A. Yes, I was able to do that.

Q. What was that?

A. Based on the photographs that were maintained in our

files, there is an indication that the fingers were placed in

a material called Duplicast, which is a material that is

similar to epoxy where you mix two liquids and they then

solidify in a short amount of time, and that way the fingers

can be impressed into the material. The material hardens and

you are left with a cast of the friction ridges on the fingers.

Q. Then what is done after you make that cast?

A. The casts are then photographed, and each individual

finger that is represented is, that photograph is placed in a

ten print block on a fingerprint card.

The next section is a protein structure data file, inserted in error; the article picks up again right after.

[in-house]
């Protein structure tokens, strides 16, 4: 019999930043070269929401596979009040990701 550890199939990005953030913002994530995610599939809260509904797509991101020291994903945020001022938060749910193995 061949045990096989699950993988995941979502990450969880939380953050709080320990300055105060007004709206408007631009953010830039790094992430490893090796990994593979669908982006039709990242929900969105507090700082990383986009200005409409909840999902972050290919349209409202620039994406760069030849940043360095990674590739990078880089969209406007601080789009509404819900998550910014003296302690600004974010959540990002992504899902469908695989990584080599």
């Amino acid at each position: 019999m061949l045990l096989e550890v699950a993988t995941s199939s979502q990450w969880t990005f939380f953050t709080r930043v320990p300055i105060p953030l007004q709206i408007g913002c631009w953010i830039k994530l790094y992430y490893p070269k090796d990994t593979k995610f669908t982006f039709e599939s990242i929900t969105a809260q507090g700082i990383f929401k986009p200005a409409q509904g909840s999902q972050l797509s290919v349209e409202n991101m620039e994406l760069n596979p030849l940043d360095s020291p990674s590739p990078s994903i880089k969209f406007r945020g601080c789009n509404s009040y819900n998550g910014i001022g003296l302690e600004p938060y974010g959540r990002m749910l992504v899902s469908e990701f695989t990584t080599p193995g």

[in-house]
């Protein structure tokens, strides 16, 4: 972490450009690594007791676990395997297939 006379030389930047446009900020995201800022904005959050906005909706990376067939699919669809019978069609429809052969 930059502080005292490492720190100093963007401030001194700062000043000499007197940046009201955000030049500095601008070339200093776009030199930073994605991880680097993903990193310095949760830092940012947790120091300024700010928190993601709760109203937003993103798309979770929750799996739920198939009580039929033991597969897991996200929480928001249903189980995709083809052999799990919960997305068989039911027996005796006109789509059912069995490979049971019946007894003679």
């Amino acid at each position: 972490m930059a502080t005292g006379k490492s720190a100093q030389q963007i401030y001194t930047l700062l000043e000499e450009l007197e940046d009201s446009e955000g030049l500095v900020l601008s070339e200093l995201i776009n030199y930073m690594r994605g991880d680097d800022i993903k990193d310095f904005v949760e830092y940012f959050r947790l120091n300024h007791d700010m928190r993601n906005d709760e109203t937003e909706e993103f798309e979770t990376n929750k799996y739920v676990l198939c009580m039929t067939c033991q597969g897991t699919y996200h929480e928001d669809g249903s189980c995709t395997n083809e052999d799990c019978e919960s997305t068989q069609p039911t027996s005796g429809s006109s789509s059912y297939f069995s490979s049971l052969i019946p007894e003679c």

(Exhibits 40-41 marked For identification.)

Q. I will ask you to look at two Exhibits I have placed ir

front of you, Exhibits number 40 and 41. First of all, can

you tell us what Exhibit No. 40 is?

A. Exhibit No. 40 is a photograph of the impressions that

were made from the hands that were submitted in this case.

And Exhibit No. 41 is the template card bearing the name Anna

Mae Pictou from our files.

Q. That Exhibit 41, was that what is referred to as the

known set of prints?

A. Known set prints, yes.

MR. MANDEL: I offer Exhibits 40 and 41 at this time.

MR. RENSCH: No objection.

THE COURT: Exhibits 40 and 41 are received. I

think this might be a good time to take our morning break. So

remember what I have told you before, members of the jury,

don't talk to each other about the case, keep an open mind

until you have heard all the evidence. Thank you, we will be

in recess for fifteen minutes.

(Recess at 10:25 until 10:45 ).

THE COURT: Re-take the stand, please.


Q. In preparation for your testimony here today did you

review the file in this matter?

A. Yes, I did.